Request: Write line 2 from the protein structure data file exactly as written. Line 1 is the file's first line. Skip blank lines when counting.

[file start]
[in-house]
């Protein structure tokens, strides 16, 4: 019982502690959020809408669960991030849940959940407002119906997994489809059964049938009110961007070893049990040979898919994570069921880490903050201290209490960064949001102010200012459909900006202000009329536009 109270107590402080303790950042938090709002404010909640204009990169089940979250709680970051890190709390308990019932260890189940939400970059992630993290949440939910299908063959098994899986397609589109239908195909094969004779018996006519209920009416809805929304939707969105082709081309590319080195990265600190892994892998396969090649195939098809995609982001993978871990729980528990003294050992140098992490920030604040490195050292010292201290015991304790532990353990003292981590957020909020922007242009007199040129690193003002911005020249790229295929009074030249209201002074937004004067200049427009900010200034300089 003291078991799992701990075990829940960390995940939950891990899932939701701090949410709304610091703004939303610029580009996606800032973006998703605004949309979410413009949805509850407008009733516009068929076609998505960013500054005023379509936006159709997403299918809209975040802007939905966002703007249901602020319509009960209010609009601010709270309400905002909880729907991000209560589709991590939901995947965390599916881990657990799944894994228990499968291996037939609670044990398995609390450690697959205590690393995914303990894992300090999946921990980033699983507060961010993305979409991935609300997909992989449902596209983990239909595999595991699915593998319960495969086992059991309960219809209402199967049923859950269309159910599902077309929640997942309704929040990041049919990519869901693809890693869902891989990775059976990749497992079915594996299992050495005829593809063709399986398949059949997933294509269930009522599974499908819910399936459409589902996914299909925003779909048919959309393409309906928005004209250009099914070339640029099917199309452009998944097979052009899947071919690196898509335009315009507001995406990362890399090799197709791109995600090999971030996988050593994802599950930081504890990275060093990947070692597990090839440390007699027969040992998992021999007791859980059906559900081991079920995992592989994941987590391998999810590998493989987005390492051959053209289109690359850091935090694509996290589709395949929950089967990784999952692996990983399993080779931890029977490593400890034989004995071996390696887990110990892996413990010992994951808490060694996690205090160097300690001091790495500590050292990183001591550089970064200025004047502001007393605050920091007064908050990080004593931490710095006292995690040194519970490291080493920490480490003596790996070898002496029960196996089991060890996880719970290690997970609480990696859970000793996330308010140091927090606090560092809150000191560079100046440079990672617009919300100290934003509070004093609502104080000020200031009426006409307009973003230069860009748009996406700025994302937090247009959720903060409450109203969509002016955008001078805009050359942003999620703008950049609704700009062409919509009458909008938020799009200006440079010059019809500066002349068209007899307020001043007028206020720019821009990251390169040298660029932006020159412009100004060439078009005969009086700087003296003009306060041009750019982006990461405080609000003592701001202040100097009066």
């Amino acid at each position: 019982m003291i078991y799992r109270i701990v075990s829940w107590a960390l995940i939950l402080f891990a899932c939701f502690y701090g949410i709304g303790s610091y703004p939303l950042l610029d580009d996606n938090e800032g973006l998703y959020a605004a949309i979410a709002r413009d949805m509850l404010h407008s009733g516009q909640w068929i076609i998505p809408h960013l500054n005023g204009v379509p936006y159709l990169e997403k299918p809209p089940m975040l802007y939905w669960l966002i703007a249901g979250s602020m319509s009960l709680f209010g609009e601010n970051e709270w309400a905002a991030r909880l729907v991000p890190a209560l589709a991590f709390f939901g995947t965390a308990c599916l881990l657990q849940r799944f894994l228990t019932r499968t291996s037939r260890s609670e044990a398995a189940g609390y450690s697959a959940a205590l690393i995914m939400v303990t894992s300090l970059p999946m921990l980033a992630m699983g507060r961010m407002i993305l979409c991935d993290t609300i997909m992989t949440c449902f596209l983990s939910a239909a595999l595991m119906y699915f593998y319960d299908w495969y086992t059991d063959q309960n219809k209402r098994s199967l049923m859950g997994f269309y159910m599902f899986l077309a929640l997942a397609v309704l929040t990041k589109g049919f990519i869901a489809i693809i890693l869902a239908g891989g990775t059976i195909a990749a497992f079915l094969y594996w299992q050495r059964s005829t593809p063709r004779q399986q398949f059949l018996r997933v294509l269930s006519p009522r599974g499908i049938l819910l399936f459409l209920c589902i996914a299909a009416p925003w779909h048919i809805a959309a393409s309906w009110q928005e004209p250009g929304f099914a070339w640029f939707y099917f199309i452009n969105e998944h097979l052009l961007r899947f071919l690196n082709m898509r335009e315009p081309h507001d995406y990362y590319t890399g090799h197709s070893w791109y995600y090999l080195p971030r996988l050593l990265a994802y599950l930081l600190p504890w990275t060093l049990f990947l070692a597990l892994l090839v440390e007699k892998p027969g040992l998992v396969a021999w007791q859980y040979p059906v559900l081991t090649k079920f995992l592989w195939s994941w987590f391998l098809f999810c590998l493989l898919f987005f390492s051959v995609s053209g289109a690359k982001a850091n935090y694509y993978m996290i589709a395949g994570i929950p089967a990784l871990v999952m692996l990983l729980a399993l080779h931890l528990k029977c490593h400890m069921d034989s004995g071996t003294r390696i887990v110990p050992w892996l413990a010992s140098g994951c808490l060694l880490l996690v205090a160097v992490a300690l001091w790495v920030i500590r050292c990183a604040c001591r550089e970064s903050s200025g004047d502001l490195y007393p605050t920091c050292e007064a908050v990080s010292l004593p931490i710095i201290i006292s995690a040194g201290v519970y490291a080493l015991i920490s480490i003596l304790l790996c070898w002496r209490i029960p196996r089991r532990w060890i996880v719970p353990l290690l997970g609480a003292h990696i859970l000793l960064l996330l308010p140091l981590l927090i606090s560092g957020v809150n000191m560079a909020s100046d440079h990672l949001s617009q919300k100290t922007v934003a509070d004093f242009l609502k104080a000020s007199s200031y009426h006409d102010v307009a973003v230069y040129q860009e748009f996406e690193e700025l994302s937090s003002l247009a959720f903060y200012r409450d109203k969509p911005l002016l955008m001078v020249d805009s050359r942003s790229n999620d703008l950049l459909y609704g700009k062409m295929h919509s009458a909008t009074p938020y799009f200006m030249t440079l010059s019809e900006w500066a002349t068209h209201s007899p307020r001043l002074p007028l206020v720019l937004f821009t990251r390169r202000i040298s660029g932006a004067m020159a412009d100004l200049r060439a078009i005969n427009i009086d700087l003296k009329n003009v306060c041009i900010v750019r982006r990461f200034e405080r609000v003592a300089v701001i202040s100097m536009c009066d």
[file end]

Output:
């Protein structure tokens, strides 16, 4: 019982502690959020809408669960991030849940959940407002119906997994489809059964049938009110961007070893049990040979898919994570069921880490903050201290209490960064949001102010200012459909900006202000009329536009 109270107590402080303790950042938090709002404010909640204009990169089940979250709680970051890190709390308990019932260890189940939400970059992630993290949440939910299908063959098994899986397609589109239908195909094969004779018996006519209920009416809805929304939707969105082709081309590319080195990265600190892994892998396969090649195939098809995609982001993978871990729980528990003294050992140098992490920030604040490195050292010292201290015991304790532990353990003292981590957020909020922007242009007199040129690193003002911005020249790229295929009074030249209201002074937004004067200049427009900010200034300089 003291078991799992701990075990829940960390995940939950891990899932939701701090949410709304610091703004939303610029580009996606800032973006998703605004949309979410413009949805509850407008009733516009068929076609998505960013500054005023379509936006159709997403299918809209975040802007939905966002703007249901602020319509009960209010609009601010709270309400905002909880729907991000209560589709991590939901995947965390599916881990657990799944894994228990499968291996037939609670044990398995609390450690697959205590690393995914303990894992300090999946921990980033699983507060961010993305979409991935609300997909992989449902596209983990239909595999595991699915593998319960495969086992059991309960219809209402199967049923859950269309159910599902077309929640997942309704929040990041049919990519869901693809890693869902891989990775059976990749497992079915594996299992050495005829593809063709399986398949059949997933294509269930009522599974499908819910399936459409589902996914299909925003779909048919959309393409309906928005004209250009099914070339640029099917199309452009998944097979052009899947071919690196898509335009315009507001995406990362890399090799197709791109995600090999971030996988050593994802599950930081504890990275060093990947070692597990090839440390007699027969040992998992021999007791859980059906559900081991079920995992592989994941987590391998999810590998493989987005390492051959053209289109690359850091935090694509996290589709395949929950089967990784999952692996990983399993080779931890029977490593400890034989004995071996390696887990110990892996413990010992994951808490060694996690205090160097300690001091790495500590050292990183001591550089970064200025004047502001007393605050920091007064908050990080004593931490710095006292995690040194519970490291080493920490480490003596790996070898002496029960196996089991060890996880719970290690997970609480990696859970000793996330308010140091927090606090560092809150000191560079100046440079990672617009919300100290934003509070004093609502104080000020200031009426006409307009973003230069860009748009996406700025994302937090247009959720903060409450109203969509002016955008001078805009050359942003999620703008950049609704700009062409919509009458909008938020799009200006440079010059019809500066002349068209007899307020001043007028206020720019821009990251390169040298660029932006020159412009100004060439078009005969009086700087003296003009306060041009750019982006990461405080609000003592701001202040100097009066």